May corn futures finished the day down 2 3/4 at $3.30 3/4, off more than 15 for the week. December corn gained 1 for the day to finish at $3.50 3/4, but that is down 13 1/2 since last Friday.
May soybeans lost 4 1/2 today, ending at $8.54 1/4, down more than 27 this week. November beans lost 1 1/2 today, to finish the week at $8.61 1/2, off more than 15 for the week.
The big story this week was the USDA Prospective Plantings and Quarterly Stocks that was released Tuesday. Starting with Prospective Plantings: Corn acre estimates ranged from 92.5 to 96.4 million acres. We’ve been throwing around 94 to 95 million acres for a while now as a possibility. The actual number blew everything out of the water at almost 97 million acres. That’s up 3 million from the USDA’s February outlook and almost 7 million more than last year. The record high estimate for this report was 97.291 million in 2017.
Soybean acres were a little more in line with expectations, coming in at 83.5 million with estimates ranging from 82.7 to 87.1. This is down 1.5 million from the Feb outlook but is still 7.4 million more than last year.
For quarterly stocks as of March 1st:
Corn stocks came in at 7.953 billion bushels, with estimates ranging from 7.825 to 8.492. So this was somewhat on the lower end of the estimated range and 660 million bushels lower than the same time last year, meaning that demand has been better than we thought, at least up until now.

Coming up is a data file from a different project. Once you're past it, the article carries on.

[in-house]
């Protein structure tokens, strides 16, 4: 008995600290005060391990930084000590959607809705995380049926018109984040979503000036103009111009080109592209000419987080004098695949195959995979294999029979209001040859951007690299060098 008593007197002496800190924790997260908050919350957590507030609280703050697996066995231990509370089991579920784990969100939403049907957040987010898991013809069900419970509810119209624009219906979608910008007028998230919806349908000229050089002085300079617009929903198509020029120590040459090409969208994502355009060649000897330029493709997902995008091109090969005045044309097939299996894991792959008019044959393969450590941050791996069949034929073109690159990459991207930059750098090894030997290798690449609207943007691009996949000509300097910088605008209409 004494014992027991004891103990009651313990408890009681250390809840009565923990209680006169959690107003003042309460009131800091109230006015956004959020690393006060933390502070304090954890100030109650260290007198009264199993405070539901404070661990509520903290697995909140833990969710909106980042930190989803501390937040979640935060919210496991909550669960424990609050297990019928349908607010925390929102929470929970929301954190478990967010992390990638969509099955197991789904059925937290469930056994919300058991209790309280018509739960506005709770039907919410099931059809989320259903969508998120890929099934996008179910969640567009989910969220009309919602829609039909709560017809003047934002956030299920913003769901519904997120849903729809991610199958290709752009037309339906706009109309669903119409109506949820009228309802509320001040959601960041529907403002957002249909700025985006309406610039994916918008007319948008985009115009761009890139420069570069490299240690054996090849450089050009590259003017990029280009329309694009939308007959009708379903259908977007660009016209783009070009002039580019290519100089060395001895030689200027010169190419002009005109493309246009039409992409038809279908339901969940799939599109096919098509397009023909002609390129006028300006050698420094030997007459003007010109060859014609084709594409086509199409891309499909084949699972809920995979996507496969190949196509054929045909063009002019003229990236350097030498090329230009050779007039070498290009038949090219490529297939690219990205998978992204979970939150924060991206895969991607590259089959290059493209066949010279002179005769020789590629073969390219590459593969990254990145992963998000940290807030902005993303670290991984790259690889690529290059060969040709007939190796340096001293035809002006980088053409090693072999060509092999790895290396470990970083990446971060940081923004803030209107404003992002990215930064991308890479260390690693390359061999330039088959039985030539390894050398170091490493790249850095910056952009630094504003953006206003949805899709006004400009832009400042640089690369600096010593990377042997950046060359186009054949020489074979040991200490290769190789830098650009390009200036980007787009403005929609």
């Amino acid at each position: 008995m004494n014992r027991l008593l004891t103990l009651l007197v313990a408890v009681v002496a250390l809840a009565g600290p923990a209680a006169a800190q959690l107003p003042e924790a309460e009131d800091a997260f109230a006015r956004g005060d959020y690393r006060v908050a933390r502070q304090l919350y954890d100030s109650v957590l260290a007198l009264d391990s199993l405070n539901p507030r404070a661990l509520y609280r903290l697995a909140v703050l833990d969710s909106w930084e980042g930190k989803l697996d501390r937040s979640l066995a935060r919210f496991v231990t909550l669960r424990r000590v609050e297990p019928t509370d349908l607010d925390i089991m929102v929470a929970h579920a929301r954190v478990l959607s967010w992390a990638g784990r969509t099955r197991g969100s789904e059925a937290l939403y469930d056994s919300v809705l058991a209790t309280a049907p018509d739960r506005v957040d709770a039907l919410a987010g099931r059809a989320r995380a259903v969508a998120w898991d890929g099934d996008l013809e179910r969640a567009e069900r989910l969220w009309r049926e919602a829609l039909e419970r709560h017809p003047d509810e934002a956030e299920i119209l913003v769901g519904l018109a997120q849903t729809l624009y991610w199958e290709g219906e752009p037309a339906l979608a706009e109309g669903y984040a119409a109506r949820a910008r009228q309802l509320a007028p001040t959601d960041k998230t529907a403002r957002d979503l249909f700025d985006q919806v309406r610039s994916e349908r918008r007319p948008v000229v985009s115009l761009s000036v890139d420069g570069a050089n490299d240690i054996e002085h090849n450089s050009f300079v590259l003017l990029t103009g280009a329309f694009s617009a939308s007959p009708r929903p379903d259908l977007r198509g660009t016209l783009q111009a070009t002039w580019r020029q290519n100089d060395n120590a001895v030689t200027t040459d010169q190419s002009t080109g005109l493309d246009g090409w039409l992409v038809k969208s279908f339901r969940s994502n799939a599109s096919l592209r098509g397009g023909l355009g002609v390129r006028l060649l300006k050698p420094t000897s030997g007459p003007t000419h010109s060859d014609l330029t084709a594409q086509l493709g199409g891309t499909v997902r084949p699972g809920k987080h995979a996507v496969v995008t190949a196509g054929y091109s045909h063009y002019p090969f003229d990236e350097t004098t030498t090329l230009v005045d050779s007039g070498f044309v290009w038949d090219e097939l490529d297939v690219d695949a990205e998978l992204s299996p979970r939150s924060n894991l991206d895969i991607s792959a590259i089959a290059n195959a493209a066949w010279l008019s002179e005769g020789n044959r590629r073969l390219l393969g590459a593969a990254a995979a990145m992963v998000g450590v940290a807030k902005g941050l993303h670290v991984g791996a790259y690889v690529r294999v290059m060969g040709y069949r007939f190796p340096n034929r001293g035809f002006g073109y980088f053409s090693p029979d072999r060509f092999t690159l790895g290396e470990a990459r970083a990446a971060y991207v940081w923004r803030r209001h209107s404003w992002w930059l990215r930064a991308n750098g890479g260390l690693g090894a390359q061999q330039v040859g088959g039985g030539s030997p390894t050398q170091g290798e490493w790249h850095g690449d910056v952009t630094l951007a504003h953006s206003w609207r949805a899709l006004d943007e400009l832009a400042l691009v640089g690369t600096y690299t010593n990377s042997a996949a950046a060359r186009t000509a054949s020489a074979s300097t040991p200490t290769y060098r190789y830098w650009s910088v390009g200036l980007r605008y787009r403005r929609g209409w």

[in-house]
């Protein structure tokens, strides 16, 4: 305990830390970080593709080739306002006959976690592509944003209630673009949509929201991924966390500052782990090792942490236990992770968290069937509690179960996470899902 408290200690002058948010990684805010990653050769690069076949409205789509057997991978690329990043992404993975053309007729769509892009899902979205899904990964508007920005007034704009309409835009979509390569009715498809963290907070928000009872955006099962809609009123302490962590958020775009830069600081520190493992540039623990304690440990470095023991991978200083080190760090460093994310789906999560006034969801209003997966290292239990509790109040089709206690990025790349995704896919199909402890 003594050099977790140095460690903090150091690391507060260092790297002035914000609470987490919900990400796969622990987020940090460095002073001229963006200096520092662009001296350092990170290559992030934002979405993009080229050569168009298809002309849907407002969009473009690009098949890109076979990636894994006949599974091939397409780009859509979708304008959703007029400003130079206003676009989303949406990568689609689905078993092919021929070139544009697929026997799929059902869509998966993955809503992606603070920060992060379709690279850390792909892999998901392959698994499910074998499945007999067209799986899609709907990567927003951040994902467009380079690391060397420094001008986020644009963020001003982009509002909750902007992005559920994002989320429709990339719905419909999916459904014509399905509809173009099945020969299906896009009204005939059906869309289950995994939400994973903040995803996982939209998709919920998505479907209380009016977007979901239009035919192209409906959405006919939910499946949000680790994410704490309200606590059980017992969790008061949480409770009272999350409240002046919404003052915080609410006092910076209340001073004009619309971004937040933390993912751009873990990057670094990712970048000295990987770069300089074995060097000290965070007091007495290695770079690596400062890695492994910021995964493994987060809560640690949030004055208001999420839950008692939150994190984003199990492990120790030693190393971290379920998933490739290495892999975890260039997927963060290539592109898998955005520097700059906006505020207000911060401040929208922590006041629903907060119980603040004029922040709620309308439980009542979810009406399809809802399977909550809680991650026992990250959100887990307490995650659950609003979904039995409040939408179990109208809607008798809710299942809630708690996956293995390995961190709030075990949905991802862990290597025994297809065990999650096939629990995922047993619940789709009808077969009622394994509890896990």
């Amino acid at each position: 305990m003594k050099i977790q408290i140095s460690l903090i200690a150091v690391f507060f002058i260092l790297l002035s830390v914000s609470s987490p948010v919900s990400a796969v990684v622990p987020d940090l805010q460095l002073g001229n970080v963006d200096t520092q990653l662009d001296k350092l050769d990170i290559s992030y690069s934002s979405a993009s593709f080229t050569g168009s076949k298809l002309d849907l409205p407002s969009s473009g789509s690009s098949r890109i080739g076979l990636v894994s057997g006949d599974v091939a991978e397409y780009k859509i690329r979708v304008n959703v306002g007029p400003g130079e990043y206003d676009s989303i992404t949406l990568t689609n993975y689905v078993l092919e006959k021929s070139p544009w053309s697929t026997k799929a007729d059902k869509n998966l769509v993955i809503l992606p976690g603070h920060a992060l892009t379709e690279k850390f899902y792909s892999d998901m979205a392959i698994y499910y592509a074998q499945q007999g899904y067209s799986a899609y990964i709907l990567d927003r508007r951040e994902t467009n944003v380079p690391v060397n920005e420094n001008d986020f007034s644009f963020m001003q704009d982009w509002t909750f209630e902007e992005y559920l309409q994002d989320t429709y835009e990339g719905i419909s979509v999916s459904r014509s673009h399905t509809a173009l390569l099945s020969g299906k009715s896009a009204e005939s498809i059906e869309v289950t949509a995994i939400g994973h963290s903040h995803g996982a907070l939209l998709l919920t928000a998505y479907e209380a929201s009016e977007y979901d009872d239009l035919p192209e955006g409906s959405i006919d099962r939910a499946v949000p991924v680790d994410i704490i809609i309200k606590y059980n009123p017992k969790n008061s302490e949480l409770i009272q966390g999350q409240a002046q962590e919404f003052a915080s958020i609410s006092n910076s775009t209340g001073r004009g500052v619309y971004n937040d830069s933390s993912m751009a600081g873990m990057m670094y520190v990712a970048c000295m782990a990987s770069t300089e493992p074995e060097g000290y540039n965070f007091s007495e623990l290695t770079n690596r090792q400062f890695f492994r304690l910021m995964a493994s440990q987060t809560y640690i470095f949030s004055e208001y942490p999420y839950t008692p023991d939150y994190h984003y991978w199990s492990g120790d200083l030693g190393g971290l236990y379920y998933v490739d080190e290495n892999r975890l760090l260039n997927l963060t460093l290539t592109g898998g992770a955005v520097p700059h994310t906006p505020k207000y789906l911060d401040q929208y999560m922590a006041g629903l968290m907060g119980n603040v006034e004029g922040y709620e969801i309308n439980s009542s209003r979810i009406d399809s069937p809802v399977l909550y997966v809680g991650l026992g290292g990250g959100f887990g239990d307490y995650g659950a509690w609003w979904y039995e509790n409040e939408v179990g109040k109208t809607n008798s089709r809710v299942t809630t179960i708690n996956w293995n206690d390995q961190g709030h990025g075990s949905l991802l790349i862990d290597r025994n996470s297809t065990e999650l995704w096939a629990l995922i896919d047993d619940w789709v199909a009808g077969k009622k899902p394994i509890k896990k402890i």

Soybean stocks came in at 2.253 billion bushels, in line with the average estimates, ranging from 2.075 to 2.701. Comparing this to last year’s report at the same time, we are down 474 million bushels.
Earlier today, there was an announcement of a sale made today to China of 567,000 metric tons or 22.3 million bushels. The vast majority of that, about 20 million bushels, is for shipment during the ‘20/21 crop year. That might have been what kept December corn futures positive today.
This week’s EIA report showed the first insight into how recent reductions in gasoline demand have impacted the ethanol industry:
- U.S. ethanol production dropped last week to 247 million gallons, from 295 million the previous week. This works out to a 17 million bushel demand reduction per week and is the lowest weekly production since Sept 2013.
- Looking at gasoline demand, last week came in at 6.659 million barrels per day or 102 billion gallons. This is the lowest single-week demand since January 1994.
It’s been a while since we’ve talked about ASF in China, but it looks like the world’s top pork producer is starting to rebuild its herds.
- 6 planes carrying more than 4,000 high-quality French breeding pigs have arrived in China so far this year, first of expected dozens of plane-loads.
Next week we’ll have the USDA’s April WASDE report. That will be Thursday at 11 AM. We should expect to see some changes in demand, especially for corn.
Also, next Friday, April 10th is a CBOT holiday, so no markets that day.
Here is some good advice overheard recently:
In uncertain times, you need to ask yourself these 4 questions:
- What do I truly know? Or, what do I know to be absolutely TRUE?
- What don’t I know? Or, what more is out there to understand better?
- What do I need to know? Or, what will help me do my job better?
- How do I learn what I need to know? Or, who do I know that can help me?
These are not only good words to remember in these times, but also good words to live by. Let us know how we can help with any of your concerns about marketing grain. Just contact your local Grain Marketing Advisor.
For more information about this week, please tune in to our weekly podcast: https://landuscooperativeexperience.podbean.com/